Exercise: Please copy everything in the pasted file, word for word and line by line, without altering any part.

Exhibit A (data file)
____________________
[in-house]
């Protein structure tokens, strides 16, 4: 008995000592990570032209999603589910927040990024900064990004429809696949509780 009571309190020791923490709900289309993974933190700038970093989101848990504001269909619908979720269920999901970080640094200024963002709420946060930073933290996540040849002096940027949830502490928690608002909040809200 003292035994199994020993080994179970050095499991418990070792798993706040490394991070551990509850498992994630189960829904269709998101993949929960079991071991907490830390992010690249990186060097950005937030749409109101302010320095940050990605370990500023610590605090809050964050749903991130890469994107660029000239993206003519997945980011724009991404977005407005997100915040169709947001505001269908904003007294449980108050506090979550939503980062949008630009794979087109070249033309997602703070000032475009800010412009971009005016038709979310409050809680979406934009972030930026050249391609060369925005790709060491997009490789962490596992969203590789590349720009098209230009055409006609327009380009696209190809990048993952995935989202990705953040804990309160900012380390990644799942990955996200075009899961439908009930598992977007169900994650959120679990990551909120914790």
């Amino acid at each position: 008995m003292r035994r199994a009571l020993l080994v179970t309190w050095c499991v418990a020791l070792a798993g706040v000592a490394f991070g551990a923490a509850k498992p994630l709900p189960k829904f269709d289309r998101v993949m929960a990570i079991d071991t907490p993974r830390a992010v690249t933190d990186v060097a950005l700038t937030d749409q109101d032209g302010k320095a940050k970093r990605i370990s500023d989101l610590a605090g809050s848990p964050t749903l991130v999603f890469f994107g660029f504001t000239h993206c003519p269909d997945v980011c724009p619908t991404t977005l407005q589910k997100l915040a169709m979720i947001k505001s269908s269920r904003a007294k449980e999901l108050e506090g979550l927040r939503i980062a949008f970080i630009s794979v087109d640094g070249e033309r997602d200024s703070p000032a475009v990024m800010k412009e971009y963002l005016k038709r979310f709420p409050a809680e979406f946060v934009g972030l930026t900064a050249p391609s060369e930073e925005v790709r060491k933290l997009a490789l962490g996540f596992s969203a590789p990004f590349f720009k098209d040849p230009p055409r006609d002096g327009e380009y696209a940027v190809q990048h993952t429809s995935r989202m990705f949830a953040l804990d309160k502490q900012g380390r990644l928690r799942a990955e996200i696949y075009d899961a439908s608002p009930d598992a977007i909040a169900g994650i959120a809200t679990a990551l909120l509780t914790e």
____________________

[in-house]
């Protein structure tokens, strides 16, 4: 008995000592990570032209999603589910927040990024900064990004429809696949509780 009571309190020791923490709900289309993974933190700038970093989101848990504001269909619908979720269920999901970080640094200024963002709420946060930073933290996540040849002096940027949830502490928690608002909040809200 003292035994199994020993080994179970050095499991418990070792798993706040490394991070551990509850498992994630189960829904269709998101993949929960079991071991907490830390992010690249990186060097950005937030749409109101302010320095940050990605370990500023610590605090809050964050749903991130890469994107660029000239993206003519997945980011724009991404977005407005997100915040169709947001505001269908904003007294449980108050506090979550939503980062949008630009794979087109070249033309997602703070000032475009800010412009971009005016038709979310409050809680979406934009972030930026050249391609060369925005790709060491997009490789962490596992969203590789590349720009098209230009055409006609327009380009696209190809990048993952995935989202990705953040804990309160900012380390990644799942990955996200075009899961439908009930598992977007169900994650959120679990990551909120914790």
């Amino acid at each position: 008995m003292r035994r199994a009571l020993l080994v179970t309190w050095c499991v418990a020791l070792a798993g706040v000592a490394f991070g551990a923490a509850k498992p994630l709900p189960k829904f269709d289309r998101v993949m929960a990570i079991d071991t907490p993974r830390a992010v690249t933190d990186v060097a950005l700038t937030d749409q109101d032209g302010k320095a940050k970093r990605i370990s500023d989101l610590a605090g809050s848990p964050t749903l991130v999603f890469f994107g660029f504001t000239h993206c003519p269909d997945v980011c724009p619908t991404t977005l407005q589910k997100l915040a169709m979720i947001k505001s269908s269920r904003a007294k449980e999901l108050e506090g979550l927040r939503i980062a949008f970080i630009s794979v087109d640094g070249e033309r997602d200024s703070p000032a475009v990024m800010k412009e971009y963002l005016k038709r979310f709420p409050a809680e979406f946060v934009g972030l930026t900064a050249p391609s060369e930073e925005v790709r060491k933290l997009a490789l962490g996540f596992s969203a590789p990004f590349f720009k098209d040849p230009p055409r006609d002096g327009e380009y696209a940027v190809q990048h993952t429809s995935r989202m990705f949830a953040l804990d309160k502490q900012g380390r990644l928690r799942a990955e996200i696949y075009d899961a439908s608002p009930d598992a977007i909040a169900g994650i959120a809200t679990a990551l909120l509780t914790e």